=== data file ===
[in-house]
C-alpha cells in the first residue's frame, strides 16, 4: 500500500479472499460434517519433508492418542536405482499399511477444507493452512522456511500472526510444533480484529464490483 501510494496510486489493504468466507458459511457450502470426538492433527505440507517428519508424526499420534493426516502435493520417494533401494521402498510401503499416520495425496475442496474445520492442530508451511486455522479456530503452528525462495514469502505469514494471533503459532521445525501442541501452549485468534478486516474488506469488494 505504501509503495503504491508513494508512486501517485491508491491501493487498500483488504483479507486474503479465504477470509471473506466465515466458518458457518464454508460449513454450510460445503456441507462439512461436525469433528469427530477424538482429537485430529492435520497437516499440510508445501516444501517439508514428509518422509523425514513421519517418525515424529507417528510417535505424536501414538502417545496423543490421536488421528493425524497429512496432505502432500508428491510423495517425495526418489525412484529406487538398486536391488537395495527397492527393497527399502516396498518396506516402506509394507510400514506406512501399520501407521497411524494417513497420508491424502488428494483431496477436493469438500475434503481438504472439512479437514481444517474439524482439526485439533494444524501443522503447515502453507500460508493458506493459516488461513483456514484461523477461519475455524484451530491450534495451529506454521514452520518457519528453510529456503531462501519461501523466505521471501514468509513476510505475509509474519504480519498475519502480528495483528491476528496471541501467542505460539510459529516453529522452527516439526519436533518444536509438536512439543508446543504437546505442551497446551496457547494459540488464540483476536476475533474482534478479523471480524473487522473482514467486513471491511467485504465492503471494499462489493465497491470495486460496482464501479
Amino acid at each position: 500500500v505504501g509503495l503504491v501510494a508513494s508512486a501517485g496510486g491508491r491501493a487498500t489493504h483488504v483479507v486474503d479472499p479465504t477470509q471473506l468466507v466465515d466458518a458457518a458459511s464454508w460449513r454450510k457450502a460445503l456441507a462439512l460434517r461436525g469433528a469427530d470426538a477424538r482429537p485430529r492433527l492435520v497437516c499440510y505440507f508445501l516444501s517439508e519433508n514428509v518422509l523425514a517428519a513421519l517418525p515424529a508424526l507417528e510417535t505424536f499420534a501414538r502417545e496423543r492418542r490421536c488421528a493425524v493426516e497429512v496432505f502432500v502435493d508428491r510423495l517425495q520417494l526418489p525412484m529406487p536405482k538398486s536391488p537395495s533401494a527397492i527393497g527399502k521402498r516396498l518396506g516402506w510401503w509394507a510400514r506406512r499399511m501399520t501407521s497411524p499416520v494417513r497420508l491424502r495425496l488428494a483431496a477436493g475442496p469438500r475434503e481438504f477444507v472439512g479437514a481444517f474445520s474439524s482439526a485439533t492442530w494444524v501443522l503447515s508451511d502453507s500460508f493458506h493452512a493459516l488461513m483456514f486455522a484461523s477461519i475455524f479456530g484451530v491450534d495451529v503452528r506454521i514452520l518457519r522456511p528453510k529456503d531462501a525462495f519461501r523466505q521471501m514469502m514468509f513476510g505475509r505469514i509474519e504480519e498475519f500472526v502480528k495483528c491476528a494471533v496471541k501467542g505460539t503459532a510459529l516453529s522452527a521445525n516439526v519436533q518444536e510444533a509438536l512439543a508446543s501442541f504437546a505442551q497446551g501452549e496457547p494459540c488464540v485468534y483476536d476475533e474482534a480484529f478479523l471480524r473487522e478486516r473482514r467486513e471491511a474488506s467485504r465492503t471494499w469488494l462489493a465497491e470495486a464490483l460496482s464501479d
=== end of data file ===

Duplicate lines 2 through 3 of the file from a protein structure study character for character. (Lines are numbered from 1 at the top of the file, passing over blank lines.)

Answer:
C-alpha cells in the first residue's frame, strides 16, 4: 500500500479472499460434517519433508492418542536405482499399511477444507493452512522456511500472526510444533480484529464490483 501510494496510486489493504468466507458459511457450502470426538492433527505440507517428519508424526499420534493426516502435493520417494533401494521402498510401503499416520495425496475442496474445520492442530508451511486455522479456530503452528525462495514469502505469514494471533503459532521445525501442541501452549485468534478486516474488506469488494 505504501509503495503504491508513494508512486501517485491508491491501493487498500483488504483479507486474503479465504477470509471473506466465515466458518458457518464454508460449513454450510460445503456441507462439512461436525469433528469427530477424538482429537485430529492435520497437516499440510508445501516444501517439508514428509518422509523425514513421519517418525515424529507417528510417535505424536501414538502417545496423543490421536488421528493425524497429512496432505502432500508428491510423495517425495526418489525412484529406487538398486536391488537395495527397492527393497527399502516396498518396506516402506509394507510400514506406512501399520501407521497411524494417513497420508491424502488428494483431496477436493469438500475434503481438504472439512479437514481444517474439524482439526485439533494444524501443522503447515502453507500460508493458506493459516488461513483456514484461523477461519475455524484451530491450534495451529506454521514452520518457519528453510529456503531462501519461501523466505521471501514468509513476510505475509509474519504480519498475519502480528495483528491476528496471541501467542505460539510459529516453529522452527516439526519436533518444536509438536512439543508446543504437546505442551497446551496457547494459540488464540483476536476475533474482534478479523471480524473487522473482514467486513471491511467485504465492503471494499462489493465497491470495486460496482464501479
Amino acid at each position: 500500500v505504501g509503495l503504491v501510494a508513494s508512486a501517485g496510486g491508491r491501493a487498500t489493504h483488504v483479507v486474503d479472499p479465504t477470509q471473506l468466507v466465515d466458518a458457518a458459511s464454508w460449513r454450510k457450502a460445503l456441507a462439512l460434517r461436525g469433528a469427530d470426538a477424538r482429537p485430529r492433527l492435520v497437516c499440510y505440507f508445501l516444501s517439508e519433508n514428509v518422509l523425514a517428519a513421519l517418525p515424529a508424526l507417528e510417535t505424536f499420534a501414538r502417545e496423543r492418542r490421536c488421528a493425524v493426516e497429512v496432505f502432500v502435493d508428491r510423495l517425495q520417494l526418489p525412484m529406487p536405482k538398486s536391488p537395495s533401494a527397492i527393497g527399502k521402498r516396498l518396506g516402506w510401503w509394507a510400514r506406512r499399511m501399520t501407521s497411524p499416520v494417513r497420508l491424502r495425496l488428494a483431496a477436493g475442496p469438500r475434503e481438504f477444507v472439512g479437514a481444517f474445520s474439524s482439526a485439533t492442530w494444524v501443522l503447515s508451511d502453507s500460508f493458506h493452512a493459516l488461513m483456514f486455522a484461523s477461519i475455524f479456530g484451530v491450534d495451529v503452528r506454521i514452520l518457519r522456511p528453510k529456503d531462501a525462495f519461501r523466505q521471501m514469502m514468509f513476510g505475509r505469514i509474519e504480519e498475519f500472526v502480528k495483528c491476528a494471533v496471541k501467542g505460539t503459532a510459529l516453529s522452527a521445525n516439526v519436533q518444536e510444533a509438536l512439543a508446543s501442541f504437546a505442551q497446551g501452549e496457547p494459540c488464540v485468534y483476536d476475533e474482534a480484529f478479523l471480524r473487522e478486516r473482514r467486513e471491511a474488506s467485504r465492503t471494499w469488494l462489493a465497491e470495486a464490483l460496482s464501479d